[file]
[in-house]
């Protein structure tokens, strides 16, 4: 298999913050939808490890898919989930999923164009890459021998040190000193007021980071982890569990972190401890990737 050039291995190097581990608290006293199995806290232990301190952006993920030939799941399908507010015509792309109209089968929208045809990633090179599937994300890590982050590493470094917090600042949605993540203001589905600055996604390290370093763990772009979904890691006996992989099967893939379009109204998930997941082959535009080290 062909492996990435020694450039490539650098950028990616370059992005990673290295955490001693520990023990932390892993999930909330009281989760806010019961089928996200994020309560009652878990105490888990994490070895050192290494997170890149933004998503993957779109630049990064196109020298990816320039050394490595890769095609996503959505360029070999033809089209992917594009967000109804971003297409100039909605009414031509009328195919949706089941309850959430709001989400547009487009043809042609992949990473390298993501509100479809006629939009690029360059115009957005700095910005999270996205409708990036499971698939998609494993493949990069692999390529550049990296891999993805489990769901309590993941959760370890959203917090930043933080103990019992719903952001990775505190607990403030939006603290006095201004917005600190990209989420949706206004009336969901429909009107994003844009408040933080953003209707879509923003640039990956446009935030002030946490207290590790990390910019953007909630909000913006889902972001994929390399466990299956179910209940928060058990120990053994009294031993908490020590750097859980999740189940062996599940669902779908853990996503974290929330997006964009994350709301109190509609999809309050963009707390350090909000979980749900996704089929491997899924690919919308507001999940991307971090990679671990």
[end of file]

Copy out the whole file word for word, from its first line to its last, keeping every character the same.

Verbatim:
[in-house]
């Protein structure tokens, strides 16, 4: 298999913050939808490890898919989930999923164009890459021998040190000193007021980071982890569990972190401890990737 050039291995190097581990608290006293199995806290232990301190952006993920030939799941399908507010015509792309109209089968929208045809990633090179599937994300890590982050590493470094917090600042949605993540203001589905600055996604390290370093763990772009979904890691006996992989099967893939379009109204998930997941082959535009080290 062909492996990435020694450039490539650098950028990616370059992005990673290295955490001693520990023990932390892993999930909330009281989760806010019961089928996200994020309560009652878990105490888990994490070895050192290494997170890149933004998503993957779109630049990064196109020298990816320039050394490595890769095609996503959505360029070999033809089209992917594009967000109804971003297409100039909605009414031509009328195919949706089941309850959430709001989400547009487009043809042609992949990473390298993501509100479809006629939009690029360059115009957005700095910005999270996205409708990036499971698939998609494993493949990069692999390529550049990296891999993805489990769901309590993941959760370890959203917090930043933080103990019992719903952001990775505190607990403030939006603290006095201004917005600190990209989420949706206004009336969901429909009107994003844009408040933080953003209707879509923003640039990956446009935030002030946490207290590790990390910019953007909630909000913006889902972001994929390399466990299956179910209940928060058990120990053994009294031993908490020590750097859980999740189940062996599940669902779908853990996503974290929330997006964009994350709301109190509609999809309050963009707390350090909000979980749900996704089929491997899924690919919308507001999940991307971090990679671990």